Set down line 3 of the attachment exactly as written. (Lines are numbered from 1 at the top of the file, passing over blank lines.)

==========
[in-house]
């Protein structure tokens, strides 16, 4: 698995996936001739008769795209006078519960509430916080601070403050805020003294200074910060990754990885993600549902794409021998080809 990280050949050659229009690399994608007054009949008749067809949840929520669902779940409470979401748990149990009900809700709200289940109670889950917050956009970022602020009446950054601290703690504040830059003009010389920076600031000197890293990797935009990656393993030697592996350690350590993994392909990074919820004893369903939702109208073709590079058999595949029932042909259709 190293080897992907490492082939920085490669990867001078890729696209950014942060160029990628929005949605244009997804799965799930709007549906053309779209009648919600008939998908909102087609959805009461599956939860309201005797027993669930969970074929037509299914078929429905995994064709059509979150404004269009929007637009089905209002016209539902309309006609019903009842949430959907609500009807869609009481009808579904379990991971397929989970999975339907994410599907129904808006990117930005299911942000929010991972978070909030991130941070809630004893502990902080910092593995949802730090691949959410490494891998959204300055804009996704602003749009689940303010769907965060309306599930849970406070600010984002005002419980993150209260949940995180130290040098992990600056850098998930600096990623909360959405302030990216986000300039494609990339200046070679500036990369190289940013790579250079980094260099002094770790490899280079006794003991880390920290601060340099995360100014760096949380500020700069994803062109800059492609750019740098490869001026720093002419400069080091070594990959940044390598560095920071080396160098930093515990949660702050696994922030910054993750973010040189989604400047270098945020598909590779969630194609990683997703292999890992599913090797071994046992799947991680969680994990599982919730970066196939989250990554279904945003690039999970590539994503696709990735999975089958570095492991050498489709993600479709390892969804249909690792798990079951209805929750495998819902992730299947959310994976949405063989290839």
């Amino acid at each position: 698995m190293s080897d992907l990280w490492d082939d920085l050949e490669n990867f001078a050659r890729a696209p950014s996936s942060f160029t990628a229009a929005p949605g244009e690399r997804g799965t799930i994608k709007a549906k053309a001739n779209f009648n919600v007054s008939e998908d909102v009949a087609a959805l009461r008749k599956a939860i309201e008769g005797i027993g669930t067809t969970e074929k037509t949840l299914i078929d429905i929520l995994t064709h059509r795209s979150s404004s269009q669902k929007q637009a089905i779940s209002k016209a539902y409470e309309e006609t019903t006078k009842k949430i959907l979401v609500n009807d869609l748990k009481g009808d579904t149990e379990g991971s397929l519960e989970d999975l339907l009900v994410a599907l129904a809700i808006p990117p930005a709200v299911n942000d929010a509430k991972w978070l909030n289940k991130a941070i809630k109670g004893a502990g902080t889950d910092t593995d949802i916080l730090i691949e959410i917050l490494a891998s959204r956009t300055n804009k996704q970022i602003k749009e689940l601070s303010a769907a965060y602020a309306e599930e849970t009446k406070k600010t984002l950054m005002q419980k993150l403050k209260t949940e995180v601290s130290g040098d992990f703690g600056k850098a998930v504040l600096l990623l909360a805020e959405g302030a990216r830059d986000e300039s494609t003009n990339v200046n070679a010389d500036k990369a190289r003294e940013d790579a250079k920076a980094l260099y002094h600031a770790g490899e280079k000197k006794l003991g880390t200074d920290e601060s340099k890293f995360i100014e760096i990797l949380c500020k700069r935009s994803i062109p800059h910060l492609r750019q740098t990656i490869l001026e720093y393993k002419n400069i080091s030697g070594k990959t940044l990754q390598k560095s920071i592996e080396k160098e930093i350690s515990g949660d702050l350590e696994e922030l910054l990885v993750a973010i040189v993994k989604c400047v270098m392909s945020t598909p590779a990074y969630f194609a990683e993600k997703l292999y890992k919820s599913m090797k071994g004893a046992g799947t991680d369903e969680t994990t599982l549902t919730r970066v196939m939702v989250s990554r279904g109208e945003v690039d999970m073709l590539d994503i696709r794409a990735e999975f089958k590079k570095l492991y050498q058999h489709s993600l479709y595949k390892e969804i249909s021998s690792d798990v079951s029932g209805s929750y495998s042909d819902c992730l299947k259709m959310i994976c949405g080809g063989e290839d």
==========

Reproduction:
């Amino acid at each position: 698995m190293s080897d992907l990280w490492d082939d920085l050949e490669n990867f001078a050659r890729a696209p950014s996936s942060f160029t990628a229009a929005p949605g244009e690399r997804g799965t799930i994608k709007a549906k053309a001739n779209f009648n919600v007054s008939e998908d909102v009949a087609a959805l009461r008749k599956a939860i309201e008769g005797i027993g669930t067809t969970e074929k037509t949840l299914i078929d429905i929520l995994t064709h059509r795209s979150s404004s269009q669902k929007q637009a089905i779940s209002k016209a539902y409470e309309e006609t019903t006078k009842k949430i959907l979401v609500n009807d869609l748990k009481g009808d579904t149990e379990g991971s397929l519960e989970d999975l339907l009900v994410a599907l129904a809700i808006p990117p930005a709200v299911n942000d929010a509430k991972w978070l909030n289940k991130a941070i809630k109670g004893a502990g902080t889950d910092t593995d949802i916080l730090i691949e959410i917050l490494a891998s959204r956009t300055n804009k996704q970022i602003k749009e689940l601070s303010a769907a965060y602020a309306e599930e849970t009446k406070k600010t984002l950054m005002q419980k993150l403050k209260t949940e995180v601290s130290g040098d992990f703690g600056k850098a998930v504040l600096l990623l909360a805020e959405g302030a990216r830059d986000e300039s494609t003009n990339v200046n070679a010389d500036k990369a190289r003294e940013d790579a250079k920076a980094l260099y002094h600031a770790g490899e280079k000197k006794l003991g880390t200074d920290e601060s340099k890293f995360i100014e760096i990797l949380c500020k700069r935009s994803i062109p800059h910060l492609r750019q740098t990656i490869l001026e720093y393993k002419n400069i080091s030697g070594k990959t940044l990754q390598k560095s920071i592996e080396k160098e930093i350690s515990g949660d702050l350590e696994e922030l910054l990885v993750a973010i040189v993994k989604c400047v270098m392909s945020t598909p590779a990074y969630f194609a990683e993600k997703l292999y890992k919820s599913m090797k071994g004893a046992g799947t991680d369903e969680t994990t599982l549902t919730r970066v196939m939702v989250s990554r279904g109208e945003v690039d999970m073709l590539d994503i696709r794409a990735e999975f089958k590079k570095l492991y050498q058999h489709s993600l479709y595949k390892e969804i249909s021998s690792d798990v079951s029932g209805s929750y495998s042909d819902c992730l299947k259709m959310i994976c949405g080809g063989e290839d």